In order to make a living with woodworking, I find there has to be a compromise between power tools and elbow grease, and I’ll be the fi rst to admit that I couldn’t survive without power tools. Saying that, if there’s one thing that power tools haven’t been able to match, it’s the fi ne control of basic edge tools in skilled hands. The bench hand plane, for example, is certainly a tool that will be practically impossible to replace; although electric hand planes make life easier, you’ll never beat the crispness and fine control of a well-tuned hand plane.
There used to be a fair few manufacturers of planes, but Stanley was always the most prolific maker of the mass-produced metalbodied plane. As well as its eight basic lengths of bench planes (see table p91), Stanley turned out all manner of weird and wonderful types. This range has diminished, but we still regard Stanley as having been crucial to the woodworking world. Their spirit, however, lives on in the new quality planes from Clifton, Lie Nielsen and Veritas.
Having access to all the sizes of planes is certainly not essential, and depending on your woodworking, you can even get away with just one or two. So, as a fi rst-time buyer, which one should you choose? A jointer, try or fore plane are all unlikely candidates, as their lengths are too much to be of use in general terms. The most obvious plane to begin with is the No.5 or No.5 1⁄2 — the jack plane.
As its name suggests, it’s a Jack of all trades and suited to a wide range of tasks: it can be used for some straightening, initial preparation, and fi nal fi nishing work.
The No.5 1⁄2 differs from the No.5 in having an iron that’s heavier and wider by 3⁄8in, and in my opinion that extra width makes all the difference. For one thing, it means it will sit on the work better when cleaning up a planked tabletop. Meanwhile, the No.5 could be seen as the better option for initial fl attening of stock prior to truing up with a longer plane: it weighs less, and so requires less effort to drive it.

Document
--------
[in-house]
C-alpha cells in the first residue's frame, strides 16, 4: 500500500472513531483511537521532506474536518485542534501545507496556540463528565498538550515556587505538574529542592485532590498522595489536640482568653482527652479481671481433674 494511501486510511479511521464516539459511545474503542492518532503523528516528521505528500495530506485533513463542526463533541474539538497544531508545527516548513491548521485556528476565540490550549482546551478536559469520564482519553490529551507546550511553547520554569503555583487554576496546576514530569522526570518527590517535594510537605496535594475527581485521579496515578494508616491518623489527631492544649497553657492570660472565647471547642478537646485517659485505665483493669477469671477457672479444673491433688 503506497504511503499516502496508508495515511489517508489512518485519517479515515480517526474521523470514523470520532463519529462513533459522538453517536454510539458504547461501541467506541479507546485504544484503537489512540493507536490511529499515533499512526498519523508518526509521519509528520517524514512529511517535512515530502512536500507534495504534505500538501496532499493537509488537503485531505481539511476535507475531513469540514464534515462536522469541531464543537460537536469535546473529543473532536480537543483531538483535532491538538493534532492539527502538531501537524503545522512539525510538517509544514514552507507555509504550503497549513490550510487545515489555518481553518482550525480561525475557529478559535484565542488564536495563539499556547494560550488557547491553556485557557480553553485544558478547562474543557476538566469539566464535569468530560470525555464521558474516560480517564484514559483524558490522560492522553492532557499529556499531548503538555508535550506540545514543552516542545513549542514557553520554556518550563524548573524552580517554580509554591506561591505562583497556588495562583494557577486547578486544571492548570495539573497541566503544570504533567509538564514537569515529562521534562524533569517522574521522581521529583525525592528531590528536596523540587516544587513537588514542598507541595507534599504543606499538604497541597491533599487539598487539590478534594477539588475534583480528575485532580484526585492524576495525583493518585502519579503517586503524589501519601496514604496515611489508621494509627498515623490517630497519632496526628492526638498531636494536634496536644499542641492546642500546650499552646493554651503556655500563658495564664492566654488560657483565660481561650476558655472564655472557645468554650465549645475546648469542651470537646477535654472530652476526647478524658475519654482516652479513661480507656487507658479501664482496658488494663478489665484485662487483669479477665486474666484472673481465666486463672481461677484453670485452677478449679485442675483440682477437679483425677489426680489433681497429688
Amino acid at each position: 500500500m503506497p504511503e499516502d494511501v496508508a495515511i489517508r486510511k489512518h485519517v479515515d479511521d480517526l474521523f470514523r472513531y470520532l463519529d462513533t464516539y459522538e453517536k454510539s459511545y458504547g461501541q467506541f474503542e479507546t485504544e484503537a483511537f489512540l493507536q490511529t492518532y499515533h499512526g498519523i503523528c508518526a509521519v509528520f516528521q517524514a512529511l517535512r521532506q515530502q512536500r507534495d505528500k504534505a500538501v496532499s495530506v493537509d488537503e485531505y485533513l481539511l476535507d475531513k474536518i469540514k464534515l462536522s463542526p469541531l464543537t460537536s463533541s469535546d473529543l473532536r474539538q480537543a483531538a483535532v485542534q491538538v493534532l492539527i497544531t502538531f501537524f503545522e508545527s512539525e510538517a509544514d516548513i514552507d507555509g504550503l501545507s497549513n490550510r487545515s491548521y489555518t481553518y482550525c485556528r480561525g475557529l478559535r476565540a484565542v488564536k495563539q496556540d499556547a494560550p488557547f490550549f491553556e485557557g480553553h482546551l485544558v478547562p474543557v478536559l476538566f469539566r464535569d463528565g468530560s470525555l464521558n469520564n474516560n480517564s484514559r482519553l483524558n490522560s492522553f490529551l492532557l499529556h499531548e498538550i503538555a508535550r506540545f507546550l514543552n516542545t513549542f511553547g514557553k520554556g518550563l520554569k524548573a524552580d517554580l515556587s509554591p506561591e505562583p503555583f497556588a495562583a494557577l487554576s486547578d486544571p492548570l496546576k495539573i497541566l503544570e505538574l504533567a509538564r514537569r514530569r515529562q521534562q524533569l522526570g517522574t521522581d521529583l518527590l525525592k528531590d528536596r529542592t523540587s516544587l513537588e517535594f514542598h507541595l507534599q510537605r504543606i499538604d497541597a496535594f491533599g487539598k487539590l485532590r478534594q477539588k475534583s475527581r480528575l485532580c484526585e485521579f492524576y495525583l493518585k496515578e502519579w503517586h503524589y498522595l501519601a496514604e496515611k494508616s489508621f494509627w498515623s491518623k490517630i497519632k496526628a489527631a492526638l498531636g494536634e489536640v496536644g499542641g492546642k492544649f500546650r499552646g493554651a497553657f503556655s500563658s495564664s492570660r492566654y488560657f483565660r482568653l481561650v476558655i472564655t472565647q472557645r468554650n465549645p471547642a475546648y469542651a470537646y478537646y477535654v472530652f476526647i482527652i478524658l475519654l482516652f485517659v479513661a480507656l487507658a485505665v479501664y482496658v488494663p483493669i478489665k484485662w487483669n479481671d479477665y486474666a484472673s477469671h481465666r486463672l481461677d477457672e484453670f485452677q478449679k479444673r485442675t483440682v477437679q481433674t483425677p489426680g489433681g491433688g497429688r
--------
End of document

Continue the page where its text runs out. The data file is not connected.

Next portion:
The smoother is my personal favourite. I used to use a No.4, which is good for general bench work, but now tend to use a No.41⁄2, especially for door-hanging when the wider blade sits well on thicker external doors. Being a shorter plane, it also works well in those situations when you’re fi tting a new door in an old frame, and may need to work small areas where you need a little more taken to allow for a hollow or hump. It’s worth remembering, though, that you can still plane small areas with a long plane by skewing the plane so that only a part of its length is in contact with the work.
To a certain extent, the longer planes have been made redundant by the relatively easy access woodworkers have to machinery that can straighten timber quickly. The No.6 fore plane is frequently sidelined, probably because it’s a touch too long for general jobs, but not significantly longer than the jack if you need a plane to straighten edges. It’s also a touch on the heavy side for initial preparation. However, if you’re going to do a lot of board preparation and jointing, it’d be a better bet than a No.5 1⁄2.